you are probably going to be missing something and potentially exposed your organization
or potential your customers to a breach of vulnerability.
And the last thing we want to talk about here is secure maintenance. And there's really three areas. There's the proactive stuff that we can do. There is the reactive stuff. And then there's this stuff in the middle, which allows us to understand where we sit when it comes to maintenance. So first off, let's think about Proactiv. Patch your stuff,
right? Um, if a vendor says you should patch something, you probably should. If you custom build something Well, guess what. You own your own zero days, but you should probably patch that as well. But let's talk about the vendor recommendations here for a second.
We've talked a lot about supply chain May or or about supply chain management We've talked a lot about change management in our context. Well, this is a change management thing, not a supply chain thing.
In change management, you may have to make a vendor recommended patch,
but you don't just do it right in a change management configuration, manage capability, system, product, whatever you're going to have to check and validate that that change can be made. And so, as an ISI, you have to understand that secure maintenance in terms of patching right, might be something that breaks the system. And so you gotta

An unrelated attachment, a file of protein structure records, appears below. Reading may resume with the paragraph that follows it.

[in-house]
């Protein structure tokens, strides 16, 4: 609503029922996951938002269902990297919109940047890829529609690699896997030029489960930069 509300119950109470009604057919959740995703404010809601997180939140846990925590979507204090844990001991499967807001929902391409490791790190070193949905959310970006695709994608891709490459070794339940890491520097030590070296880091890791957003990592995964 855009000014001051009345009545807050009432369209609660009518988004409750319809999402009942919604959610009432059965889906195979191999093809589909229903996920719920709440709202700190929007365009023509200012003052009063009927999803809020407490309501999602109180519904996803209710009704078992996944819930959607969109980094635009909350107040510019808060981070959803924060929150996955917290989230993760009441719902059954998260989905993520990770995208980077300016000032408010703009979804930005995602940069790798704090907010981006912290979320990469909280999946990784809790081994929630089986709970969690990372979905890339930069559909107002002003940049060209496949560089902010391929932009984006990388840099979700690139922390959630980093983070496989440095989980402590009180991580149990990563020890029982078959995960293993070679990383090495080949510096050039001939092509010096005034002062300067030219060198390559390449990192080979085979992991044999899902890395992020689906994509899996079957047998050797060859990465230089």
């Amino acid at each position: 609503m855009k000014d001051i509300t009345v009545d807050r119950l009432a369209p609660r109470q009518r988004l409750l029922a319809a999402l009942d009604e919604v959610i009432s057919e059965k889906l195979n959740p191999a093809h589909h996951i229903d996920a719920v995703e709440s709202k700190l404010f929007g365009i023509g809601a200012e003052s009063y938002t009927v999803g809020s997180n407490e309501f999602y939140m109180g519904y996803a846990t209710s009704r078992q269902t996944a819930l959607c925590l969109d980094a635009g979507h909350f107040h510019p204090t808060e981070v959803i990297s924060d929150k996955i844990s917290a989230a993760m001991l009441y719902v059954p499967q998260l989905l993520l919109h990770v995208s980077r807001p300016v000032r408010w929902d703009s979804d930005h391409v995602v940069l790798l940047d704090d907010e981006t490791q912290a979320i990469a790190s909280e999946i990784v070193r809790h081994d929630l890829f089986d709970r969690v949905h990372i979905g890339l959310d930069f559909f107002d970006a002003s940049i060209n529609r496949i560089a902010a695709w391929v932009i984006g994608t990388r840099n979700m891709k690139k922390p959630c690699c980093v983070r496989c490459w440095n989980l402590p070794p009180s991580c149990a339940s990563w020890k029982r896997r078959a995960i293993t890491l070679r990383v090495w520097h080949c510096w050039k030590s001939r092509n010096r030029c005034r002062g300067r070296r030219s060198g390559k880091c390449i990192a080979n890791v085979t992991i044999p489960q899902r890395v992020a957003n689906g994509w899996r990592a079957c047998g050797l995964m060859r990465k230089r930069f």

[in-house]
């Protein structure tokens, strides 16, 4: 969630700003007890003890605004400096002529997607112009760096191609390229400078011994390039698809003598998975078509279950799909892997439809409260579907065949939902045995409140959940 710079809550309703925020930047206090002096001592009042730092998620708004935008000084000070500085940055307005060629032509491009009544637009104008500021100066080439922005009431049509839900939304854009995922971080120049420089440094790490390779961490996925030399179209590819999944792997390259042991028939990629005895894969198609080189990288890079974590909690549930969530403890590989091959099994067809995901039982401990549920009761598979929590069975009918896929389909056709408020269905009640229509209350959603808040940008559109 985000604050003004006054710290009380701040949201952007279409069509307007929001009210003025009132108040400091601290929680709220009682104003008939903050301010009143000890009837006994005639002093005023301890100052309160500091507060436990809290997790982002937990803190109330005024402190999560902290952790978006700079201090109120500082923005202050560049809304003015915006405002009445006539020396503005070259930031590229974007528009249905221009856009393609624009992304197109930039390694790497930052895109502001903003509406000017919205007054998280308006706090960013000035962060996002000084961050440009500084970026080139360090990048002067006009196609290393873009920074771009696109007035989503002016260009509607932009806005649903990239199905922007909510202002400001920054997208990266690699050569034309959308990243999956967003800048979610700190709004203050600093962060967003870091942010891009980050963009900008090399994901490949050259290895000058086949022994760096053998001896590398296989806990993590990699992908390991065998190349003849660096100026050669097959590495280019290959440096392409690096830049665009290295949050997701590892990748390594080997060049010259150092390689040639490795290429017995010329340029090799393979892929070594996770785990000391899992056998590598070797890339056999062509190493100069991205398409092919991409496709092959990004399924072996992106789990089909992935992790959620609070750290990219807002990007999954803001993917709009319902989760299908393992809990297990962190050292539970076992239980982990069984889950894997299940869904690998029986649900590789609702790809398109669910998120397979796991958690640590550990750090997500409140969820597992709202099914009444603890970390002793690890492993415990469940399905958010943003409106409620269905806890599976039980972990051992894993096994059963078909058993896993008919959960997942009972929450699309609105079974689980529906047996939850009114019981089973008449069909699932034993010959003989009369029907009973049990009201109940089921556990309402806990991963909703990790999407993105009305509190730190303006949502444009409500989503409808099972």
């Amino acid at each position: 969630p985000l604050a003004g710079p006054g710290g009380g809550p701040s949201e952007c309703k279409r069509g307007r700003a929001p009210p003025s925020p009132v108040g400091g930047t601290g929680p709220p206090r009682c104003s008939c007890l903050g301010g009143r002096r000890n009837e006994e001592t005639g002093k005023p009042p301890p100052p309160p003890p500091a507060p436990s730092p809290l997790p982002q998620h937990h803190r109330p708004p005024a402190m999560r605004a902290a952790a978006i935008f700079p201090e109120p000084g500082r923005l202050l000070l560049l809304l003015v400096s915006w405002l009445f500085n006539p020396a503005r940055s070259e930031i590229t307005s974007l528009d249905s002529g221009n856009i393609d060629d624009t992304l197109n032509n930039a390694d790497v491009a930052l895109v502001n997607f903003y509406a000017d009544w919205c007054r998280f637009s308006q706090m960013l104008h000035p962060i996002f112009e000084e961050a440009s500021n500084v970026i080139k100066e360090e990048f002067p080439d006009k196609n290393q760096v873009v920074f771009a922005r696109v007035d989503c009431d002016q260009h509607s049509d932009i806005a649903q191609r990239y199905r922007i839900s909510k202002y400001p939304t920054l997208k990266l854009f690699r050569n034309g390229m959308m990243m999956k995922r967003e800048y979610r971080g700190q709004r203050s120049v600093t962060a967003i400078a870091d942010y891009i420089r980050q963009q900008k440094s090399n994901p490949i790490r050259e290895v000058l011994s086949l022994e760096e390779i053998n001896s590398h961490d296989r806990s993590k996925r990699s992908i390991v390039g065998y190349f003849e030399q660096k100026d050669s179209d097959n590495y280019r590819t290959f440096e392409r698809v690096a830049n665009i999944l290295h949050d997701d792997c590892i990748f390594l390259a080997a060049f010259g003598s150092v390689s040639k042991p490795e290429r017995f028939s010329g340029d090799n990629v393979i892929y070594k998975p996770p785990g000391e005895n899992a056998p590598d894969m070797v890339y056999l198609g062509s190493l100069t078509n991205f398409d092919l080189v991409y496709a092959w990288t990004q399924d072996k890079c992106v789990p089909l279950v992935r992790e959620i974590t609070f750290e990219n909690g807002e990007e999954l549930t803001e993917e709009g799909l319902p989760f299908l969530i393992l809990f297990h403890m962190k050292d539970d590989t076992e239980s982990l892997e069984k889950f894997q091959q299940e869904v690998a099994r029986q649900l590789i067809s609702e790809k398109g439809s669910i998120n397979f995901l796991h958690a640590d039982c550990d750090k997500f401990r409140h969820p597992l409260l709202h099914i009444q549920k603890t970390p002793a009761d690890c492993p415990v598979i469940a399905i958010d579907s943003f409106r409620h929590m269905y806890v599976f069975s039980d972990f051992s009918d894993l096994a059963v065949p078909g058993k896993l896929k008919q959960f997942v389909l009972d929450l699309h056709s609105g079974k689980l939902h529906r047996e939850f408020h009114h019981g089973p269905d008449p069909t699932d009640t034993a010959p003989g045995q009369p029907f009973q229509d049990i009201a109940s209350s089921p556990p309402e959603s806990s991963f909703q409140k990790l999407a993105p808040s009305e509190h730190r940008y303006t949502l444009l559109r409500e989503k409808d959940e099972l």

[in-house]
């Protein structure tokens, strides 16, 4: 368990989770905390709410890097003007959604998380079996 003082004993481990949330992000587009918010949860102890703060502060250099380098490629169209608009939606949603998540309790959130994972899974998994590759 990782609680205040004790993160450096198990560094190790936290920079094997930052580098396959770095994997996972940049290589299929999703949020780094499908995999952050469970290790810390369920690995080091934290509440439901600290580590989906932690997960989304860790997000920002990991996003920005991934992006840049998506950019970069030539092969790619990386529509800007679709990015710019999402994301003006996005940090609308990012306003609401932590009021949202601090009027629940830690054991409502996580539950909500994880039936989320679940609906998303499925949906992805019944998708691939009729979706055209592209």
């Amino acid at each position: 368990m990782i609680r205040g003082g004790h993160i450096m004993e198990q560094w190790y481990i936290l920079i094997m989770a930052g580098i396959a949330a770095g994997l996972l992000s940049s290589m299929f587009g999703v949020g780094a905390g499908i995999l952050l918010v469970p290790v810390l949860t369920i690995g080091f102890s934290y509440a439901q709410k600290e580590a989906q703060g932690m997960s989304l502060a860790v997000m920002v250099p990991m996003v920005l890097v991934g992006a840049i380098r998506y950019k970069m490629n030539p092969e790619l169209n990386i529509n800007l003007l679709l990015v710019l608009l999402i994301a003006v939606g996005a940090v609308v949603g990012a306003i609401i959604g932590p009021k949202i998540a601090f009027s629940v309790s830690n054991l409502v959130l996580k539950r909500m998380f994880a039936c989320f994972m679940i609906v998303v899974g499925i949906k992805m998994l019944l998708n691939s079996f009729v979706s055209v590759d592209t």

engage and utilize that change management process.
We talk about the the emergency. That's our repair of something that's broken, and that's typically looked at in terms of objectives. Recovery time. Objective is how long can you be offline?
Recovery point objective is how much data can you lose? And hopefully all of that is wrapped into business continuity, planning and disaster recovery documents that your organization has. If you don't have those or you don't know those right, your organization is at risk in an emergency because you have no idea, especially if let's say you're using external services, uh,